Viral Biofilms: Hijacking T Cell Extracellular Matrix to Regulate HIV-1 Spread? (TRANSBioHIV)
This project aims at characterizing HIV-1 viral biofilms structural and functional properties and at deciphering its role as a new viral reservoir and as a new mode of viral spread. The prospective national study will be conducted on cells isolated from blood samples from 20 patients infected with HIV.
|Study Design:||Intervention Model: Single Group Assignment
Masking: Open Label
Primary Purpose: Basic Science
- The percentage of HIV positive patients with cells producing biofilms. [ Time Frame: 2 years ] [ Designated as safety issue: No ]
- The number of cells with biofilms identified among the HIV positive patients presenting such structures. [ Time Frame: 2 years ] [ Designated as safety issue: No ]
|Study Start Date:||September 2013|
|Estimated Study Completion Date:||December 2015|
|Estimated Primary Completion Date:||September 2015 (Final data collection date for primary outcome measure)|
Experimental: HIV infection
20 HIV infected subjects
|Other: Blood sample|
The investigators' preliminary data indicate that besides " free " infectious viral particles, HIV-1 infected cluster of differentiation 4 (CD4+) lymphocytes also produce extracellular viral assemblies wrapped in an extracellular matrix cocoon and tightly bound to the surface of the cell. Importantly, these structures are infectious, transferred to target cells upon intercellular contacts and they are key role in HIV-1 spread between T lymphocytes. HIV-1 viral biofilm could be important not only for direct transmission of the virions but also for " trans-infection ", a process our objectives are:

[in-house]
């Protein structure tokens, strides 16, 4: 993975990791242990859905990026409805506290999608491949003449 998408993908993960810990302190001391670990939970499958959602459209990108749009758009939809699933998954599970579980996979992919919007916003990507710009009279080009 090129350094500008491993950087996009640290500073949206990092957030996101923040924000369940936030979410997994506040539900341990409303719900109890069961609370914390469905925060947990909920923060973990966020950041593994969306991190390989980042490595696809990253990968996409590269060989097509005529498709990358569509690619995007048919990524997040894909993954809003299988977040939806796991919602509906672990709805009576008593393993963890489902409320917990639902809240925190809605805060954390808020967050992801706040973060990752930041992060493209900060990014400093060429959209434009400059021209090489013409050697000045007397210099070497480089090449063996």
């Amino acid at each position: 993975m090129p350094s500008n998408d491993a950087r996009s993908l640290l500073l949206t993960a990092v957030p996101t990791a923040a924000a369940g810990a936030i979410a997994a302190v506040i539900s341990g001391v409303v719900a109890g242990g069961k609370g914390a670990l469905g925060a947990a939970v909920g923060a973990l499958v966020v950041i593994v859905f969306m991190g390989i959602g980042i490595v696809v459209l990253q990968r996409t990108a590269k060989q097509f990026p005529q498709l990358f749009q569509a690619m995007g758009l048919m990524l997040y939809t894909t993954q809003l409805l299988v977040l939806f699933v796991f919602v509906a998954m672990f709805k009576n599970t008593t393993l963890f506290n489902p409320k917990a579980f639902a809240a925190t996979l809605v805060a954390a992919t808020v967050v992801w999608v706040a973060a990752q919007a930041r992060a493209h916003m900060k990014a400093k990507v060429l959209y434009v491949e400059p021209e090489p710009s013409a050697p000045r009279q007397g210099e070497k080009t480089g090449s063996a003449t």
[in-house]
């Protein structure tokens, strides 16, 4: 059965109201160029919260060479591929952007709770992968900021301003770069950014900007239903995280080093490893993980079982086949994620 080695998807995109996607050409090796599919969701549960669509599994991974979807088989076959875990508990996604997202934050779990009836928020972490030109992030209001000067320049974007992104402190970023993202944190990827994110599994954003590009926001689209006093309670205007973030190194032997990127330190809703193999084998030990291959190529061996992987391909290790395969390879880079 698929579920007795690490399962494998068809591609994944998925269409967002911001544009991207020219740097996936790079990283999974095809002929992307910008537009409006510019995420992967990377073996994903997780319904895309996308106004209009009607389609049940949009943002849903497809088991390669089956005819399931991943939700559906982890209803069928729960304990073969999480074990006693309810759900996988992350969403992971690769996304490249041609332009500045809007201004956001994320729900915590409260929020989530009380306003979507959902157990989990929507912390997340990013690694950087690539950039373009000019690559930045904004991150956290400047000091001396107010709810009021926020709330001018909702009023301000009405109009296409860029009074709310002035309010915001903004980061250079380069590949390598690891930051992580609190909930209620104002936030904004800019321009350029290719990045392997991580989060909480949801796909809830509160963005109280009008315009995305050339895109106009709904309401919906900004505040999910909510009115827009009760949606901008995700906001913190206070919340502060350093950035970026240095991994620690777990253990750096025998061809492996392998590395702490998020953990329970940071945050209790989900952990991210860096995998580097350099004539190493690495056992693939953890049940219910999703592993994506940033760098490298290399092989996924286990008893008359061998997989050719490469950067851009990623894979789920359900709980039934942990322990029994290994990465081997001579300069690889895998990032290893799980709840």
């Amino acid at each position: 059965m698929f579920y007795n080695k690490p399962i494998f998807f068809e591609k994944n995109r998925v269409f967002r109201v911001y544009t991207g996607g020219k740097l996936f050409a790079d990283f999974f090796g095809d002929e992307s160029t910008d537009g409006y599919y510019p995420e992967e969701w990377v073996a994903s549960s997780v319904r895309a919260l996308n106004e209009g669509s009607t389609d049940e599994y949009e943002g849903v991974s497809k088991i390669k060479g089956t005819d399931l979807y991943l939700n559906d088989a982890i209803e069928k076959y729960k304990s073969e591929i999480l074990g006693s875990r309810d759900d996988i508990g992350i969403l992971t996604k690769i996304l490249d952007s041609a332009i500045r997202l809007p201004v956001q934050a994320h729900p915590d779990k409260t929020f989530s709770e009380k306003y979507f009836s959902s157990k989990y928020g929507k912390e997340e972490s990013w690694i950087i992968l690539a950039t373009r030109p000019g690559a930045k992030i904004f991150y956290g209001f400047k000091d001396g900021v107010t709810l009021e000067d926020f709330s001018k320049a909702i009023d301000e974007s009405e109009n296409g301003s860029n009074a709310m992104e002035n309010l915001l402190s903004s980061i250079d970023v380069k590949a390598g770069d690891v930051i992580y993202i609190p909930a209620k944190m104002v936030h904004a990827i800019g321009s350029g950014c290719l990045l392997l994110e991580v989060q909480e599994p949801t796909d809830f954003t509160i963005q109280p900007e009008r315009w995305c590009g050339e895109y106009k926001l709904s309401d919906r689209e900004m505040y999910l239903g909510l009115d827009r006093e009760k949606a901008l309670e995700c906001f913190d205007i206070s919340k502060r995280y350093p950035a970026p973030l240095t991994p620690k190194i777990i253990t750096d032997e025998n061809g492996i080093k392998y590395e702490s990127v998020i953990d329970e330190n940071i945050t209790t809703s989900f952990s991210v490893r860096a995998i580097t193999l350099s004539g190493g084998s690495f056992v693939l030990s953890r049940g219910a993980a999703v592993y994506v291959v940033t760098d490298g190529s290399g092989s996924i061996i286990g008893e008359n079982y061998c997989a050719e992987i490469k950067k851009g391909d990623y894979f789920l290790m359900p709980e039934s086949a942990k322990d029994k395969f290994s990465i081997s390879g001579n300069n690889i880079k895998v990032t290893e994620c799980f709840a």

- to better characterize the molecular composition and the architecture of this biofilm (using proteomics, glycomic superresolution cell imaging approaches) with regard to its properties (infectivity, adhesiveness, protection of virions) and to determine whether cells from infected patients produce such structures.
- to delineate the viral factors regulating the formation of these new infectious structures (with a particular attention on Tat, Vpu and Nef HIV-1 encoded using mutant viruses or expression vectors).
- to investigate the lymphocyte pathways regulating the viral biofilms formation and composition in extracellular matrix (ECM) proteins (using quantitative polymerase chain reaction (qPCR) and siRNA).
- to determine whether those viral biofilms are involved in HIV-1 transmission by transinfection
- to study the contribution of those infectious structures and the dynamics of their transmission in lymph nodes.
This project may contribute to decipher the role of viral biofilms in HIV-1 transmission. Ultimately, we intend to determine how the interference of retroviral infections with T cell activation pathways modulates the pattern of ECM production by T cells, tuning viral biofilm composition and regulating viral dissemination.